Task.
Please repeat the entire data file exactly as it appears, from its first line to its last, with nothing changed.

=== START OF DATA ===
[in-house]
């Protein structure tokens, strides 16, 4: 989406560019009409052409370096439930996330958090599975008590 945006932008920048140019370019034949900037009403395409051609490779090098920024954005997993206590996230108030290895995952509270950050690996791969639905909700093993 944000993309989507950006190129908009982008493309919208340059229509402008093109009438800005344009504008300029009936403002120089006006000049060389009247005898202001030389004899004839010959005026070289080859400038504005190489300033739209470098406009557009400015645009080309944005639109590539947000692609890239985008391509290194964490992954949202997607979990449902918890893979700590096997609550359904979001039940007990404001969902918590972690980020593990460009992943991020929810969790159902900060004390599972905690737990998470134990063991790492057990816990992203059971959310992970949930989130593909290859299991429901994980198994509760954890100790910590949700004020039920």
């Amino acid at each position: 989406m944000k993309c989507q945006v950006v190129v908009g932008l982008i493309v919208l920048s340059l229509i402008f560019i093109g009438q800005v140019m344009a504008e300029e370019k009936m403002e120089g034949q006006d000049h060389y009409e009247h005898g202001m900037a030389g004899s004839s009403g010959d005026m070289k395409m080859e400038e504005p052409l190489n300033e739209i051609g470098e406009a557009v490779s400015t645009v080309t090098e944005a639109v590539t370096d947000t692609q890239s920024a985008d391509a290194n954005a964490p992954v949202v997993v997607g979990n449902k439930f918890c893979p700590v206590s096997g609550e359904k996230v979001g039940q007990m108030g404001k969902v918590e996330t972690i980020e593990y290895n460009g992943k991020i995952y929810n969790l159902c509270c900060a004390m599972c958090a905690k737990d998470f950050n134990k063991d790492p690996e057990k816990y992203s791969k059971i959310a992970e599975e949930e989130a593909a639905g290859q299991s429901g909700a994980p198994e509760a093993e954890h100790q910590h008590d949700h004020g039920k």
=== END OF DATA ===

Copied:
[in-house]
């Protein structure tokens, strides 16, 4: 989406560019009409052409370096439930996330958090599975008590 945006932008920048140019370019034949900037009403395409051609490779090098920024954005997993206590996230108030290895995952509270950050690996791969639905909700093993 944000993309989507950006190129908009982008493309919208340059229509402008093109009438800005344009504008300029009936403002120089006006000049060389009247005898202001030389004899004839010959005026070289080859400038504005190489300033739209470098406009557009400015645009080309944005639109590539947000692609890239985008391509290194964490992954949202997607979990449902918890893979700590096997609550359904979001039940007990404001969902918590972690980020593990460009992943991020929810969790159902900060004390599972905690737990998470134990063991790492057990816990992203059971959310992970949930989130593909290859299991429901994980198994509760954890100790910590949700004020039920």
């Amino acid at each position: 989406m944000k993309c989507q945006v950006v190129v908009g932008l982008i493309v919208l920048s340059l229509i402008f560019i093109g009438q800005v140019m344009a504008e300029e370019k009936m403002e120089g034949q006006d000049h060389y009409e009247h005898g202001m900037a030389g004899s004839s009403g010959d005026m070289k395409m080859e400038e504005p052409l190489n300033e739209i051609g470098e406009a557009v490779s400015t645009v080309t090098e944005a639109v590539t370096d947000t692609q890239s920024a985008d391509a290194n954005a964490p992954v949202v997993v997607g979990n449902k439930f918890c893979p700590v206590s096997g609550e359904k996230v979001g039940q007990m108030g404001k969902v918590e996330t972690i980020e593990y290895n460009g992943k991020i995952y929810n969790l159902c509270c900060a004390m599972c958090a905690k737990d998470f950050n134990k063991d790492p690996e057990k816990y992203s791969k059971i959310a992970e599975e949930e989130a593909a639905g290859q299991s429901g909700a994980p198994e509760a093993e954890h100790q910590h008590d949700h004020g039920k």